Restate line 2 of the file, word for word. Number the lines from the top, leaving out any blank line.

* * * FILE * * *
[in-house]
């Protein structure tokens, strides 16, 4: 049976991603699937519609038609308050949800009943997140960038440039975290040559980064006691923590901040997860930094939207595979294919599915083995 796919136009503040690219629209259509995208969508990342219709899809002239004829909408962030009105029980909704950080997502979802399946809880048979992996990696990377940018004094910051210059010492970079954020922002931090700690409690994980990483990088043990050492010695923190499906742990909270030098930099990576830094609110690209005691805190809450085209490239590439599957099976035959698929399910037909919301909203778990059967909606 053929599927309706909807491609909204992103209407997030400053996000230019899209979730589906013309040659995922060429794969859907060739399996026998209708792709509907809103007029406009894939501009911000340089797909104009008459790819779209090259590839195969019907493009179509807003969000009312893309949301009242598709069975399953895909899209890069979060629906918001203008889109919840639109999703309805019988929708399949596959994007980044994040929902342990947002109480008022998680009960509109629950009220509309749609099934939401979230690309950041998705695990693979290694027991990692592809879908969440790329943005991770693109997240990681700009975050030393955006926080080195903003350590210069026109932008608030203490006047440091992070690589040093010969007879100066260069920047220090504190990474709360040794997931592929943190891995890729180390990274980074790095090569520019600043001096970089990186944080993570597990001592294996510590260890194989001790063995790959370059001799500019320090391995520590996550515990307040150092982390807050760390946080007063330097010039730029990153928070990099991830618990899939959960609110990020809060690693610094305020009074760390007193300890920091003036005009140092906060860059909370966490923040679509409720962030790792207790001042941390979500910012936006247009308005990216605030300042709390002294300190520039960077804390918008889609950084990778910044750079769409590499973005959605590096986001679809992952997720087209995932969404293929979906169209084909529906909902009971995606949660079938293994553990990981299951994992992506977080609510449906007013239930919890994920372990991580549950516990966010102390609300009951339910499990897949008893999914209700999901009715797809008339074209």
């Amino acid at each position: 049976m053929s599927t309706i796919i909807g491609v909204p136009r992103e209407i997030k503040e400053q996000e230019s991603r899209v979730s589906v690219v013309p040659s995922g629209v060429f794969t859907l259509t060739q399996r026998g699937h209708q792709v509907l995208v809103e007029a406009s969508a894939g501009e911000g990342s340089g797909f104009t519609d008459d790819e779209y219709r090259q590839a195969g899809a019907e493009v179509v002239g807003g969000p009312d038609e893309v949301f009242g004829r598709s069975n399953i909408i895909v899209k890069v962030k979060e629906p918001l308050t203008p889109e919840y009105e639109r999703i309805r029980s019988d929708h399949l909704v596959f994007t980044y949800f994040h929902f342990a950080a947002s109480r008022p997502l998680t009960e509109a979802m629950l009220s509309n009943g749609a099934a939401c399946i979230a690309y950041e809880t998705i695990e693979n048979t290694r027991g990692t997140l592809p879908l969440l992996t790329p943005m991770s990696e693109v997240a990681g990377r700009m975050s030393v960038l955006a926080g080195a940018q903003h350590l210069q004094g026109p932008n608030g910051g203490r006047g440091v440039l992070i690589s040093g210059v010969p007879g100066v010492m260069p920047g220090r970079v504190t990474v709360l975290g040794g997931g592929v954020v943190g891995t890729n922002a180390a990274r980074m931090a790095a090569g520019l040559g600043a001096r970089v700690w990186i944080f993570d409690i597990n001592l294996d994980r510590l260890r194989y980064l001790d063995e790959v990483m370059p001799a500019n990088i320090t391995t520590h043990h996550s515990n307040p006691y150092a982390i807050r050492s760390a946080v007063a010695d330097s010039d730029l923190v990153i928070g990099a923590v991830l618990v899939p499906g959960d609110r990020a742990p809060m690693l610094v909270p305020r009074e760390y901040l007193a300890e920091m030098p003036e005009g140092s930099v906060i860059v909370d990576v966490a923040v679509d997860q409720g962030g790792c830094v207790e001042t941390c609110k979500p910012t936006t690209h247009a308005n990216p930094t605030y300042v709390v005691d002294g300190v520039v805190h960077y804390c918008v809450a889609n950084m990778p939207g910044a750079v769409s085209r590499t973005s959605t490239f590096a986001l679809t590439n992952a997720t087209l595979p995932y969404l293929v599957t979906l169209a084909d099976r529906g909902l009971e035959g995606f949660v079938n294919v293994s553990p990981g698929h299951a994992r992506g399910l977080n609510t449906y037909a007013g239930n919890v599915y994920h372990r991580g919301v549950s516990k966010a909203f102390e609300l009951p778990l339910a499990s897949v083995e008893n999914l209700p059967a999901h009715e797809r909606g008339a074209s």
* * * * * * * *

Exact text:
């Protein structure tokens, strides 16, 4: 049976991603699937519609038609308050949800009943997140960038440039975290040559980064006691923590901040997860930094939207595979294919599915083995 796919136009503040690219629209259509995208969508990342219709899809002239004829909408962030009105029980909704950080997502979802399946809880048979992996990696990377940018004094910051210059010492970079954020922002931090700690409690994980990483990088043990050492010695923190499906742990909270030098930099990576830094609110690209005691805190809450085209490239590439599957099976035959698929399910037909919301909203778990059967909606 053929599927309706909807491609909204992103209407997030400053996000230019899209979730589906013309040659995922060429794969859907060739399996026998209708792709509907809103007029406009894939501009911000340089797909104009008459790819779209090259590839195969019907493009179509807003969000009312893309949301009242598709069975399953895909899209890069979060629906918001203008889109919840639109999703309805019988929708399949596959994007980044994040929902342990947002109480008022998680009960509109629950009220509309749609099934939401979230690309950041998705695990693979290694027991990692592809879908969440790329943005991770693109997240990681700009975050030393955006926080080195903003350590210069026109932008608030203490006047440091992070690589040093010969007879100066260069920047220090504190990474709360040794997931592929943190891995890729180390990274980074790095090569520019600043001096970089990186944080993570597990001592294996510590260890194989001790063995790959370059001799500019320090391995520590996550515990307040150092982390807050760390946080007063330097010039730029990153928070990099991830618990899939959960609110990020809060690693610094305020009074760390007193300890920091003036005009140092906060860059909370966490923040679509409720962030790792207790001042941390979500910012936006247009308005990216605030300042709390002294300190520039960077804390918008889609950084990778910044750079769409590499973005959605590096986001679809992952997720087209995932969404293929979906169209084909529906909902009971995606949660079938293994553990990981299951994992992506977080609510449906007013239930919890994920372990991580549950516990966010102390609300009951339910499990897949008893999914209700999901009715797809008339074209």